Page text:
DENVER – In the three games leading to the Timberwolves' Game 5 loss to the Nuggets on Tuesday, the Wolves left some breadcrumbs to show their composure wasn't where it needed to be in a series against a defending champion.

As a result, the season is on the line as the Wolves trail the best-of-seven NBA Western Conference semifinal series 3-2 heading to Thursday night's game against Denver at Target Center.

The cracks started to show back in Game 2, one of the biggest triumphs of the season, when the Wolves were dominating the Nuggets and causing Jamal Murray and coach Michael Malone to lose their minds in the first half.

Jaden McDaniels picked up his fourth foul of the game early in the third quarter, and McDaniels was so frustrated he had to storm off through the tunnel and into the back hallway to cool off.

This happened in a game in which the Wolves were ahead by 29. McDaniels and the Wolves were playing well, yet his emotions were running over.

Nickeil Alexander-Walker had run into a few Nikola Jokic screens in Game 3 and ended up on the floor with his left shoulder in pain toward the end of a blowout. When he got up, he went after referee Tony Brothers in a rare outward display of anger for Alexander-Walker, who is normally one of the most levelheaded Wolves in discussions with officials.

Then in Game 4, Rudy Gobert couldn't resist making the money signal, again, after referee Scott Foster whistled him for an offensive foul. The history between the two is well documented, with Gobert picking up another $75,000 fine. Gobert could not just move on to the next play in a game that was still close.

With those signs, it should not have come as a surprise that on the road, with three-time MVP Nikola Jokic throwing in shot after shot, that the Wolves' body language appeared frazzled and eventually defeated during the second half of a 112-97 loss Tuesday night at Ball Arena.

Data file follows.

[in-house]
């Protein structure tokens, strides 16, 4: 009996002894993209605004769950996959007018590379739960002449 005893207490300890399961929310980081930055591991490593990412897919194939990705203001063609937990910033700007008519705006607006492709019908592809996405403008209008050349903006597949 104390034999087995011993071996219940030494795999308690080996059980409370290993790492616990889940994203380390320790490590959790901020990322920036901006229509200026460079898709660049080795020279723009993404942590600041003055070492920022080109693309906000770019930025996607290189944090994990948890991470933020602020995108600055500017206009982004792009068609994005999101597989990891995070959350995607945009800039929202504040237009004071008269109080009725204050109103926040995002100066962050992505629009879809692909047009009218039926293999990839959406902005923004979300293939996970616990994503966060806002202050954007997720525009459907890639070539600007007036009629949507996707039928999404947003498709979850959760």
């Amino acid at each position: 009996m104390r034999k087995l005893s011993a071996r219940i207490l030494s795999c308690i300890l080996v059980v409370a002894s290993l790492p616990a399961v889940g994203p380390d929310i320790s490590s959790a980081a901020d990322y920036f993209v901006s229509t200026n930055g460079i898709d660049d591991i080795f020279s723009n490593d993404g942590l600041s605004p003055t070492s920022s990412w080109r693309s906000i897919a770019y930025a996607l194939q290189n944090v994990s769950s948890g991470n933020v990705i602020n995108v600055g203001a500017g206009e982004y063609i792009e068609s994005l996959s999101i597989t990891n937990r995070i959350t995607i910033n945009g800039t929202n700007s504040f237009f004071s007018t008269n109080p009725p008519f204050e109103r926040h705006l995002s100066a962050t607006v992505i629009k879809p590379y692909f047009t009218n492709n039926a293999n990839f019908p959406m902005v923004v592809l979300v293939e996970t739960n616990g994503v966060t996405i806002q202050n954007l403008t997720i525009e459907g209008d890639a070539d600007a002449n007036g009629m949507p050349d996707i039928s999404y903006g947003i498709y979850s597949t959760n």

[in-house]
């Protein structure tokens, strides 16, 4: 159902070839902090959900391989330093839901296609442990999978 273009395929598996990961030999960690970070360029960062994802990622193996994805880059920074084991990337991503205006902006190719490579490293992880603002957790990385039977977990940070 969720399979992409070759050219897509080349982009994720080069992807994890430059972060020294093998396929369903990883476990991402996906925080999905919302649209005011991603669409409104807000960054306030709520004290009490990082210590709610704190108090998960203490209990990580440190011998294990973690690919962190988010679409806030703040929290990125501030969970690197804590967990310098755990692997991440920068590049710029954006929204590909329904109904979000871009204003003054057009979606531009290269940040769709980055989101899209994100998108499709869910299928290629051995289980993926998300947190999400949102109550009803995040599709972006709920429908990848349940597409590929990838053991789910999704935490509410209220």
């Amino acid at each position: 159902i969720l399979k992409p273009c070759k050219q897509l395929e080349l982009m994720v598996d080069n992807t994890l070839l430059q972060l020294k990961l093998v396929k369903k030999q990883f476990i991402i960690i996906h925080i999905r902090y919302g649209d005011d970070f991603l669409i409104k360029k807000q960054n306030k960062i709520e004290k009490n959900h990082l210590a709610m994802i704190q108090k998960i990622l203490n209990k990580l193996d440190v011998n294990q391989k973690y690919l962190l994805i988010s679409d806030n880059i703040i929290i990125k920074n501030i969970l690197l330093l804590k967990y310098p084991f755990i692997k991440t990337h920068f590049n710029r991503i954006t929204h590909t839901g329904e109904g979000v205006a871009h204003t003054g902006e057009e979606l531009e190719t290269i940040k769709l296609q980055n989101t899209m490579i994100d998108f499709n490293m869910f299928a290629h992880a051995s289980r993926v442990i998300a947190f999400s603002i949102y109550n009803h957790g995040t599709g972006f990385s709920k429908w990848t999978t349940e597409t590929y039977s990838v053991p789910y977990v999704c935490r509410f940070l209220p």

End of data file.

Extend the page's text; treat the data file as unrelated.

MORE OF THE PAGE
The Wolves had done a better job in controlling their emotions this season, but the Nuggets are showing them there are levels to composure ... and in this series they are not on Denver's level when it comes to this important quality.

Denver's outbursts in Game 2 were an exception. For the Wolves, this is more of a trend that is continuing from last year. McDaniels, for instance, picked up fouls on consecutive plays in the third quarter and played himself to the bench with four fouls. Earlier in the night, the Wolves lost emotional control and their ability to execute on offense when they were called for three consecutive charges.

"They're going to go on runs. They're a great team. Sometimes we're going to make mistakes," Alexander-Walker said. "But as a team and as a unit, we just got to let go of those things. Mental toughness is not holding onto the past, good and bad."

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The Wolves held onto the past too much when they entered Game 3 with no energy. Now they have the same problem, only in reverse. Denver, and the officials, seem to be frustrating them. The Nuggets cleared their heads before Game 3; the Wolves are stuck in theirs.

And the league's MVP, Denver center Nikola Jokic, has his team confident with his increasingly dominant play at both ends of the court.

"I mean, we got to keep our head. I think that's the story for us," Gobert said. "... We have to be mentally tough, individually and collectively, to be able to keep playing our game and not let anything that happened in the game affect the way we play."

That is proving easier said than done for these Wolves to take down the defending champions.

The Wolves haven't responded in their first few moments of adversity this postseason. A team that never lost three consecutive games in the regular season has now lost three in a row and is on the verge of elimination. The team missed Mike Conley (sore right Achilles) on Tuesday, not just for his offensive playmaking and scoring ability, but because Conley keeps the emotional temperature of the team as even as he can. And that's not easy on a team that can soar past its boiling point in a hurry.

Coach Chris Finch said the team is hopeful Conley can return for Game 6, and getting him back would help the Wolves come back from what now feels like a daunting 3-2 series deficit.

"There's not much hanging your heads," Alexander-Walker said. "There's not much time to really dwell. Even in the game. It's a fast-paced game and the way that they were playing this evening was even faster."

That's one reason the Wolves can't be looking in the past, no matter how recent.